Introductions At the End of the Analog Age

Howdy folks! Ken Scholes here. I’m going to be dropping by over the month of February to spend some time with you. I wanted to introduce myself for those of you who aren’t familiar with me or my work.

I blog under the handle Trailer Boy over at Discombobulated Pensivity in the Double Wide of Life. And if you follow that blog, you’ll already know it’s rather scarce. Blogging isn’t a natural strength of mine.

My short stories have been showing up in various venues for nearly a decade now. My first collection, Long Walks, Last Flights and Other Strange Journeys, recently sailed out into the world under Fairwood Press colors just ahead of the release of my first novel, Lamentation, book one in a five volume series from Tor. Folks have said a lot of nice things about both books; I’m grateful for that. And Lamentation hits shelves on February 17, which is an interesting date for it. We’ll come back to that in a minute.

Over the month of February we’ll have an opportunity to get to know one another a bit better. I don’t really have anything fancy or earth-shattering to say; I’m just glad to be here. I’ll post a few times a week. You’ll get to see (and hear my ubertalented pal Mary Robinette Kowal read) my novelette, “A Weeping Czar Beholds the Fallen Moon.” And is working with Fairwood Press to bring you a free e-copy of my first stand alone project, Last Flight of the Goddess, a D&D love story I wrote for my wife that later became a limited edition hardcover and the Last Flights portion of my collection’s title.

So just to get things going, here’s a bit about me by way of introduction.

I just turned forty-one earlier this month. I’m frantically working to wrap Antiphon, volume three in The Psalms of Isaak. And I’m nearly there. Then, I plunge madly into Requiem.

I’m married to the fierce, fair and formidable Jen West Scholes and we live with a couple of cats amid a mountain of books in the small town of Saint Helens, Oregon. We both have day jobs in Portland to keep those cats fed. And we’ve just recently announced our Great Collaboration—twins! We’re delighted and daunted. They’ll be showing up in August and I’m hoping to Cthulhu that they have their mother’s looks, brains and fashion sense.

When I’m not writing, I’m playing guitar or reading a book or watching a movie or—alas, rarely these days due to rampant busyness—playing my Xbox 360. I’m an introvert who loves people and needs solid doses of solitude.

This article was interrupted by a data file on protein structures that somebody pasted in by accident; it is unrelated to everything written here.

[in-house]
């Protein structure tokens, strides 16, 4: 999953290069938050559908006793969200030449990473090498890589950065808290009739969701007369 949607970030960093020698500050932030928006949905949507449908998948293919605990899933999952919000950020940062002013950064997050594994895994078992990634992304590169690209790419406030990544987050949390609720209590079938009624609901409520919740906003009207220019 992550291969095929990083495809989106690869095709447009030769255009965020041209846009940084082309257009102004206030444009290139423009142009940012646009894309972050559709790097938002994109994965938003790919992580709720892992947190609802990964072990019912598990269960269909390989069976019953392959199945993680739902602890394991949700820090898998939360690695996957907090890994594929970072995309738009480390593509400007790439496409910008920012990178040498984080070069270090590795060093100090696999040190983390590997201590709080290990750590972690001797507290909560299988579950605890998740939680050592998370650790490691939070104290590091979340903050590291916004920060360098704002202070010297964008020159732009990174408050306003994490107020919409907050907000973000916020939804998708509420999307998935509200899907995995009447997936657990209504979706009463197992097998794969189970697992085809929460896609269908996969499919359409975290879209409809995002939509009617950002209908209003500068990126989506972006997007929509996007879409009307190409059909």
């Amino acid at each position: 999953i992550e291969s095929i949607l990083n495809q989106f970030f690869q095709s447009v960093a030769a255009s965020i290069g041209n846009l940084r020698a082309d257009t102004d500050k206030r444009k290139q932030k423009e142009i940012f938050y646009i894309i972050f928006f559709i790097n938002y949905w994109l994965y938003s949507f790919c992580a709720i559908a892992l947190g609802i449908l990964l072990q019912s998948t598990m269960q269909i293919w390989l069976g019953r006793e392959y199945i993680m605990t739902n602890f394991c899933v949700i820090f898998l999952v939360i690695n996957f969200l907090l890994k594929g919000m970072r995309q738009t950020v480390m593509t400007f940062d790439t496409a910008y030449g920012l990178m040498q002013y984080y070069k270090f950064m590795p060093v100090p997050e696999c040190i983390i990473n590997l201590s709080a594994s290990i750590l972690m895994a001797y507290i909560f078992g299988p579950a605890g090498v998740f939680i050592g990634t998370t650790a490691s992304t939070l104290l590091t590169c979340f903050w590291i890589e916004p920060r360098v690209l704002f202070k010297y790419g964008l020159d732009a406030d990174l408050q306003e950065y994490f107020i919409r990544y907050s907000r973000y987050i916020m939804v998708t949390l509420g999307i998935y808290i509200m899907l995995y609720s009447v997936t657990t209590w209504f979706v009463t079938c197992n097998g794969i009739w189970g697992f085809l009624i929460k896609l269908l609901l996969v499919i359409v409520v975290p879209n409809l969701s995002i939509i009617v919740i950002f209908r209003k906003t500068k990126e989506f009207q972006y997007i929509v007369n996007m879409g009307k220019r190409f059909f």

I grew up in a trailer near the foot of Mount Rainier on the outskirts of a small logging town. We were rednecks, right down to the tires and batteries in the yard. (This explains the Trailer Boy bit.) And it seems I’ve wanted to be a writer for a goodly while. I was stapling my own self-illustrated prose together into books from First Grade on. In the Second Grade, I fell into Jack Williamson and Lester Del Rey—they were my gateway into the genre. I moved from there into Bradbury, Burroughs, Heinlein and stretched quickly into Tolkien, Susan Cooper, L’Engle. By Fourth Grade, it was Stephen King. Howard, Moorcock and Leiber by Fifth Grade, alongside L’Amour and Fleming. I’ve had a passionate love affair with Story for as long as I can remember and when I discovered books, we were inseparable. I plowed through the genres—mystery, western, science fiction and fantasy. I could not get enough Story, even with a steady diet of comic books, TV and movies mixed in with the books.

I was born at the right time. In the late seventies and early eighties a new kind of Story immersion swept me away. Games like Dungeons and Dragons, Top Secret, Gamma World, and Boot Hill captivated my imagination and led to many sleepless nights filled with dice rolls of varying luck and misfortune. It also coincided with my reading of Ray Bradbury’s essay “How to Keep and Feed a Muse,” which cemented my need to be a writer. I started dabbling in Stories of my own, started slinging them out into the world at an early age, started experiencing editorial rejection at about the same time that it showed up in my dating life as a young primate.

After running away to join the Navy, the Army and the ministry, I eventually found my way back to Story and here I am.

Remember I said I’d come back to February 17 and the significance to me that Lamentation releases on that day? My buddy John and I were on the phone last night and he pointed out to me that it’s also the day they pull the plug on analog television broadcasts and go digital.

I intend to pause for a moment of silence on that day with a tip of the hat to the past. Because even though I got my traction through books, my seduction by Story happened in the flickering light of those four stations we picked up. Batman and Speed Racer were the first to ambush me. UFO, Time Tunnel, Land of the Giants, Land of the Lost all showed up in due time. I fed voraciously there until Williamson and Del Rey landed in my lap. Then, I divided my focus between television and books, imminently pleased to discover a Portable Story Transmitter that didn’t require a plug in or carting around a wooden box the size of a Volkswagen.

Well, that’s enough to get started. If there are things you’d like me to talk about or questions you’d like me to answer I’d be happy to tackle that. Just leave word for me in the comments and we’ll see what I can come up with.

Meanwhile, I’ll also plan to talk a bit about the series and about the pieces releasing here on

I’m happy to be here and glad to tackle any topics that tickle your fancy so don’t be shy. And if you don’t have any topics for me, why not share two or three of the analog broadcasts that led you into your love affair with Story?


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